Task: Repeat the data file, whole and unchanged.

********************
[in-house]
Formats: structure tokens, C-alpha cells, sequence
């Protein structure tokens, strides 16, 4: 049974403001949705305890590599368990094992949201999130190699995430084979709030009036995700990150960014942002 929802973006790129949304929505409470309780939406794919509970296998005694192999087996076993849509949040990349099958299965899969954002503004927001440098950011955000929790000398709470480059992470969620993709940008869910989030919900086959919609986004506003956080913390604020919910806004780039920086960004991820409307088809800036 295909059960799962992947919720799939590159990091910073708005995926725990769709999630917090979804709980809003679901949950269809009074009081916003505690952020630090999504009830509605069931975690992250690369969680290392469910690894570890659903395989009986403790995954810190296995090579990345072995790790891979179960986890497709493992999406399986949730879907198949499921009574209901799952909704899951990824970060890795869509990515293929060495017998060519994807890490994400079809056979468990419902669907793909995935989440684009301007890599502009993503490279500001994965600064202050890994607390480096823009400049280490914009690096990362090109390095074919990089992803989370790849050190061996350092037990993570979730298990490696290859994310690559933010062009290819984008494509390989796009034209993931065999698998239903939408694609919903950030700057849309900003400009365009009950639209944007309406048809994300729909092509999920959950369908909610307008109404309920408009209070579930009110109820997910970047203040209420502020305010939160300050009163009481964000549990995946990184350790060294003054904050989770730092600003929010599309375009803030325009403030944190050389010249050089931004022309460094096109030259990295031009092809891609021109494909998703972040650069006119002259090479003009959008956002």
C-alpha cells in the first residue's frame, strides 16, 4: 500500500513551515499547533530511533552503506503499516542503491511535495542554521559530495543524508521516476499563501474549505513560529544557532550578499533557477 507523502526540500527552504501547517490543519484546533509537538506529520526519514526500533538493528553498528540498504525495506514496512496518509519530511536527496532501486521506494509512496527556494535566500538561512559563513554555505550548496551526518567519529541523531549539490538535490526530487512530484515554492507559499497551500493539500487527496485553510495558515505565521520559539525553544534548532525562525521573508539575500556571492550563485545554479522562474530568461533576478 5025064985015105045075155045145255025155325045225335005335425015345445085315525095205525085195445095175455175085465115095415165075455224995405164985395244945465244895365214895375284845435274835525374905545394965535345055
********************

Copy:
[in-house]
Formats: structure tokens, C-alpha cells, sequence
């Protein structure tokens, strides 16, 4: 049974403001949705305890590599368990094992949201999130190699995430084979709030009036995700990150960014942002 929802973006790129949304929505409470309780939406794919509970296998005694192999087996076993849509949040990349099958299965899969954002503004927001440098950011955000929790000398709470480059992470969620993709940008869910989030919900086959919609986004506003956080913390604020919910806004780039920086960004991820409307088809800036 295909059960799962992947919720799939590159990091910073708005995926725990769709999630917090979804709980809003679901949950269809009074009081916003505690952020630090999504009830509605069931975690992250690369969680290392469910690894570890659903395989009986403790995954810190296995090579990345072995790790891979179960986890497709493992999406399986949730879907198949499921009574209901799952909704899951990824970060890795869509990515293929060495017998060519994807890490994400079809056979468990419902669907793909995935989440684009301007890599502009993503490279500001994965600064202050890994607390480096823009400049280490914009690096990362090109390095074919990089992803989370790849050190061996350092037990993570979730298990490696290859994310690559933010062009290819984008494509390989796009034209993931065999698998239903939408694609919903950030700057849309900003400009365009009950639209944007309406048809994300729909092509999920959950369908909610307008109404309920408009209070579930009110109820997910970047203040209420502020305010939160300050009163009481964000549990995946990184350790060294003054904050989770730092600003929010599309375009803030325009403030944190050389010249050089931004022309460094096109030259990295031009092809891609021109494909998703972040650069006119002259090479003009959008956002």
C-alpha cells in the first residue's frame, strides 16, 4: 500500500513551515499547533530511533552503506503499516542503491511535495542554521559530495543524508521516476499563501474549505513560529544557532550578499533557477 507523502526540500527552504501547517490543519484546533509537538506529520526519514526500533538493528553498528540498504525495506514496512496518509519530511536527496532501486521506494509512496527556494535566500538561512559563513554555505550548496551526518567519529541523531549539490538535490526530487512530484515554492507559499497551500493539500487527496485553510495558515505565521520559539525553544534548532525562525521573508539575500556571492550563485545554479522562474530568461533576478 5025064985015105045075155045145255025155325045225335005335425015345445085315525095205525085195445095175455175085465115095415165075455224995405164985395244945465244895365214895375284845435274835525374905545394965535345055